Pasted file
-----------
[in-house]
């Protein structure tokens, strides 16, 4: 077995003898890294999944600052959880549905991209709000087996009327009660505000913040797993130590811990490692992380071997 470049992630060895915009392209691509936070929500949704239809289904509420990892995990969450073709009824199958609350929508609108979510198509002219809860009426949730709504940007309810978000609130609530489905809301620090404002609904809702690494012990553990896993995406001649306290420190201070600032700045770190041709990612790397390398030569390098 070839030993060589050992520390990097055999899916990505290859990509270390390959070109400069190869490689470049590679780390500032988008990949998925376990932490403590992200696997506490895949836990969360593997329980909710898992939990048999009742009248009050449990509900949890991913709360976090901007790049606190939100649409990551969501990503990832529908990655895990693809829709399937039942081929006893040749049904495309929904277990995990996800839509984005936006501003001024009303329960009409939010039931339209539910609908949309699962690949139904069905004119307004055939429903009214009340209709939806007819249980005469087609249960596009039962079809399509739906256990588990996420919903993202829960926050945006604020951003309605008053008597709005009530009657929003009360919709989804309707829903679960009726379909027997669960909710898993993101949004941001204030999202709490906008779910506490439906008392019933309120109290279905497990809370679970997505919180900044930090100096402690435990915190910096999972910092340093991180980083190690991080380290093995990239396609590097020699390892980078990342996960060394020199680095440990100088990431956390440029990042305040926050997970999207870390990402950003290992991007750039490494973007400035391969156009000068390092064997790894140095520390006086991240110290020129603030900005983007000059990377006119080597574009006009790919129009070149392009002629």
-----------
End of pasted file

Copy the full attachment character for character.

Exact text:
[in-house]
């Protein structure tokens, strides 16, 4: 077995003898890294999944600052959880549905991209709000087996009327009660505000913040797993130590811990490692992380071997 470049992630060895915009392209691509936070929500949704239809289904509420990892995990969450073709009824199958609350929508609108979510198509002219809860009426949730709504940007309810978000609130609530489905809301620090404002609904809702690494012990553990896993995406001649306290420190201070600032700045770190041709990612790397390398030569390098 070839030993060589050992520390990097055999899916990505290859990509270390390959070109400069190869490689470049590679780390500032988008990949998925376990932490403590992200696997506490895949836990969360593997329980909710898992939990048999009742009248009050449990509900949890991913709360976090901007790049606190939100649409990551969501990503990832529908990655895990693809829709399937039942081929006893040749049904495309929904277990995990996800839509984005936006501003001024009303329960009409939010039931339209539910609908949309699962690949139904069905004119307004055939429903009214009340209709939806007819249980005469087609249960596009039962079809399509739906256990588990996420919903993202829960926050945006604020951003309605008053008597709005009530009657929003009360919709989804309707829903679960009726379909027997669960909710898993993101949004941001204030999202709490906008779910506490439906008392019933309120109290279905497990809370679970997505919180900044930090100096402690435990915190910096999972910092340093991180980083190690991080380290093995990239396609590097020699390892980078990342996960060394020199680095440990100088990431956390440029990042305040926050997970999207870390990402950003290992991007750039490494973007400035391969156009000068390092064997790894140095520390006086991240110290020129603030900005983007000059990377006119080597574009006009790919129009070149392009002629």